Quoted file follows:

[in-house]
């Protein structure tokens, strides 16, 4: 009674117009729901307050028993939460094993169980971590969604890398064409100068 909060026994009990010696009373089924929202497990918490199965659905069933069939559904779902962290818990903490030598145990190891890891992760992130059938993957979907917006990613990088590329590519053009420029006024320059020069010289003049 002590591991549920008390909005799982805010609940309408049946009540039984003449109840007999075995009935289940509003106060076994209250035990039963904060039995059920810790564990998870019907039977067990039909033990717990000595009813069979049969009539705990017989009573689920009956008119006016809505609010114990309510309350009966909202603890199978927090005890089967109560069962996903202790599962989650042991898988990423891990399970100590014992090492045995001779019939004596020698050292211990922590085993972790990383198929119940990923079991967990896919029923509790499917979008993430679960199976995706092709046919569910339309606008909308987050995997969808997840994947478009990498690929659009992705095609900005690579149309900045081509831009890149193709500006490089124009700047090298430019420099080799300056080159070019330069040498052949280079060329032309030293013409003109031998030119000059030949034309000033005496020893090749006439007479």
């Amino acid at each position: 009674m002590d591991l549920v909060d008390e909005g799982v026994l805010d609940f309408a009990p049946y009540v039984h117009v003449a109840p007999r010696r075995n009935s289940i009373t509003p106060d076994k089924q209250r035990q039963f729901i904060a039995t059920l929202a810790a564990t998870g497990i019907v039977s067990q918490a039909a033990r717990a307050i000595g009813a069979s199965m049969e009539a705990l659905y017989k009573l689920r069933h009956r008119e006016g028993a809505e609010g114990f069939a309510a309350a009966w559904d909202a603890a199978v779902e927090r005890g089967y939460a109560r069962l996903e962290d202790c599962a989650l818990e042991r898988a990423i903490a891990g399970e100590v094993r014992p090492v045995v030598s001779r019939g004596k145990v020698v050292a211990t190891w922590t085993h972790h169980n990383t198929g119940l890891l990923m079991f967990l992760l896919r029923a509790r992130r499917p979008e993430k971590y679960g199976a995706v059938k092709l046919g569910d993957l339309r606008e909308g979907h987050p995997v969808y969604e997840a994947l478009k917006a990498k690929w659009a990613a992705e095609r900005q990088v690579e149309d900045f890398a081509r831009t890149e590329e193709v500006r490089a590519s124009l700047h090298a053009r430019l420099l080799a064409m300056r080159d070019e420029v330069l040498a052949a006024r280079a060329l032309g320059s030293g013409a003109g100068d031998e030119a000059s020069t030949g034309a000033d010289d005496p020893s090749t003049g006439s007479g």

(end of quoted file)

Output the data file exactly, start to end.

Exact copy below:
[in-house]
């Protein structure tokens, strides 16, 4: 009674117009729901307050028993939460094993169980971590969604890398064409100068 909060026994009990010696009373089924929202497990918490199965659905069933069939559904779902962290818990903490030598145990190891890891992760992130059938993957979907917006990613990088590329590519053009420029006024320059020069010289003049 002590591991549920008390909005799982805010609940309408049946009540039984003449109840007999075995009935289940509003106060076994209250035990039963904060039995059920810790564990998870019907039977067990039909033990717990000595009813069979049969009539705990017989009573689920009956008119006016809505609010114990309510309350009966909202603890199978927090005890089967109560069962996903202790599962989650042991898988990423891990399970100590014992090492045995001779019939004596020698050292211990922590085993972790990383198929119940990923079991967990896919029923509790499917979008993430679960199976995706092709046919569910339309606008909308987050995997969808997840994947478009990498690929659009992705095609900005690579149309900045081509831009890149193709500006490089124009700047090298430019420099080799300056080159070019330069040498052949280079060329032309030293013409003109031998030119000059030949034309000033005496020893090749006439007479």
């Amino acid at each position: 009674m002590d591991l549920v909060d008390e909005g799982v026994l805010d609940f309408a009990p049946y009540v039984h117009v003449a109840p007999r010696r075995n009935s289940i009373t509003p106060d076994k089924q209250r035990q039963f729901i904060a039995t059920l929202a810790a564990t998870g497990i019907v039977s067990q918490a039909a033990r717990a307050i000595g009813a069979s199965m049969e009539a705990l659905y017989k009573l689920r069933h009956r008119e006016g028993a809505e609010g114990f069939a309510a309350a009966w559904d909202a603890a199978v779902e927090r005890g089967y939460a109560r069962l996903e962290d202790c599962a989650l818990e042991r898988a990423i903490a891990g399970e100590v094993r014992p090492v045995v030598s001779r019939g004596k145990v020698v050292a211990t190891w922590t085993h972790h169980n990383t198929g119940l890891l990923m079991f967990l992760l896919r029923a509790r992130r499917p979008e993430k971590y679960g199976a995706v059938k092709l046919g569910d993957l339309r606008e909308g979907h987050p995997v969808y969604e997840a994947l478009k917006a990498k690929w659009a990613a992705e095609r900005q990088v690579e149309d900045f890398a081509r831009t890149e590329e193709v500006r490089a590519s124009l700047h090298a053009r430019l420099l080799a064409m300056r080159d070019e420029v330069l040498a052949a006024r280079a060329l032309g320059s030293g013409a003109g100068d031998e030119a000059s020069t030949g034309a000033d010289d005496p020893s090749t003049g006439s007479g």